Why Norovirus is likely the mystery illness at MHS

MANHATTAN, Kan. (KSNT) – Manhattan High School’s west campus is trying to stop the spread of what they believe may be the norovirus.

Wednesday, a Kansas Department of Agriculture official ordered the school to thoroughly disinfect everything from the kitchen to the cafeteria and water-fountain. Twenty-one more people went home sick from Manhattan High Wednesday. Now a week-and-a-half into the outbreak of this mysterious illness, more than 120 students and staff have been sickened.

What you may not know is how common norovirus is. You more likely have heard it referred to as “food poisoning” or “stomach flu.”

Dr. Tom Friedman, CDC Director “Norovirus is highly contagious, hard to stop, and causes severe vomit and diarrhea,” Dr. Tom Friedman, the Director of the U.S. Centers for Disease Control and Prevention said.

Those are symptoms students and staff at Manhattan High who’ve become sick have described. Norovirus is fairly common according to CDC Director Friedman.

“Each year about 20 million people in the us get infected and sick from norovirus, most from close contact with infected people or from contaminated food.”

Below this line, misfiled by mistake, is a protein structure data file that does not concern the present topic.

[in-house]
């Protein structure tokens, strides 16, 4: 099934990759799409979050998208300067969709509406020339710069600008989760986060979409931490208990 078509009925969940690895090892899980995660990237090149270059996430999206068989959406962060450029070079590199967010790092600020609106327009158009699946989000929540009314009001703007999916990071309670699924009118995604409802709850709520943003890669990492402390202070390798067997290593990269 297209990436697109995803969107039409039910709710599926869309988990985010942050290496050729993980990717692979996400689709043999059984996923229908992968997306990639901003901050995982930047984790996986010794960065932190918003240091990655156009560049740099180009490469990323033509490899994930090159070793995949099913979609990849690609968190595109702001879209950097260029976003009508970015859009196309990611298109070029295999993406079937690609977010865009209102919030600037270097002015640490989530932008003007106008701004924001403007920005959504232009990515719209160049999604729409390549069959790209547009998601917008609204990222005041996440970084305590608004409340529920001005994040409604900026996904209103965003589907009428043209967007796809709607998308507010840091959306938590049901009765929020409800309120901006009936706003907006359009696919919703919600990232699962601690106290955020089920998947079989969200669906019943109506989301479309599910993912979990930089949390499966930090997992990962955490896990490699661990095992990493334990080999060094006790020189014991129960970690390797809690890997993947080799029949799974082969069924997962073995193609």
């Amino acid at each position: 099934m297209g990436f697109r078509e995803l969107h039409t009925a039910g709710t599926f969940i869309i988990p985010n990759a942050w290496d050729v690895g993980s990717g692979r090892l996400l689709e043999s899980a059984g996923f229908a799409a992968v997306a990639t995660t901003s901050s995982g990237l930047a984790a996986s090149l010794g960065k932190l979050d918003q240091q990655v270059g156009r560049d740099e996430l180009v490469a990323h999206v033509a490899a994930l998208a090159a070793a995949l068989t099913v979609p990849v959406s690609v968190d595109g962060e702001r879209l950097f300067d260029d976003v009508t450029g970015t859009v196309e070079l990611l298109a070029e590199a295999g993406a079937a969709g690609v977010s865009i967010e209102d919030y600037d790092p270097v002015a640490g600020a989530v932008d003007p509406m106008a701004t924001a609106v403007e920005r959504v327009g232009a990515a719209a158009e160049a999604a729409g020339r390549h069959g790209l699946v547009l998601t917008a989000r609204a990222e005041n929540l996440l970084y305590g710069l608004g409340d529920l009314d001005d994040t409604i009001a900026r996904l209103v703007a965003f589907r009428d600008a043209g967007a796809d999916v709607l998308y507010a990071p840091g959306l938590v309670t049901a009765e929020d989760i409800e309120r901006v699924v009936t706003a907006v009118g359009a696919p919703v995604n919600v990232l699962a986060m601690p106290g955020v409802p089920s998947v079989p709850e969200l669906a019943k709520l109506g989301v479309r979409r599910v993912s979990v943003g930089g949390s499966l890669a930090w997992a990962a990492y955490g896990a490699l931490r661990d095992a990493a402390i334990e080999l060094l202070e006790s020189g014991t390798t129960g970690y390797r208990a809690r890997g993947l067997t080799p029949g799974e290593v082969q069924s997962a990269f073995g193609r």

Wednesday, a representative from the Kansas Department of Agriculture met with the principal, school nurse, kitchen manager and head custodian. They’ll now clean and sanitize all kitchen surfaces, cafeteria tables and chairs, water fountains and restrooms with a bleach solution as a prevention plan. While the Department of Agriculture has directed MHS to clean and sanitize for noro, local and state health officials said today they’re not yet convinced.

“We’re looking at a wide range of possibilities,” Riley County Health Department Director Jennifer Green said at a news conference. “We’re not really ruling anything out just yet.”

The stomach bug is known to spread quickly in restaurants, on cruise ships, and in this case: schools. There’s no drug to treat it–the virus simply has to run its course.

“Make sure you stay away from others until a couple of days after your symptoms resolve,” Dr. Seth Podolsky of the Cleveland Clinic advises.

The good news is, many students and staff who’ve fallen ill have already returned to school. However, the norovirus can be serious; causing some people to be hospitalized and can even lead to death.

Last fall, a major noro outbreak of about 1,800 people at nearly 20 public schools in Reno, Nevada shut down school and cleaning proved costly for the district according to the Reno Gazette-Journal. Multiple other schools have also had to temporarily close in recent years.
Manhattan High School has attached a norovirus fact sheet on their website from the CDC. However, the school’s principal reminded parents that neither state nor local health officials have confirmed the cause of the illness.

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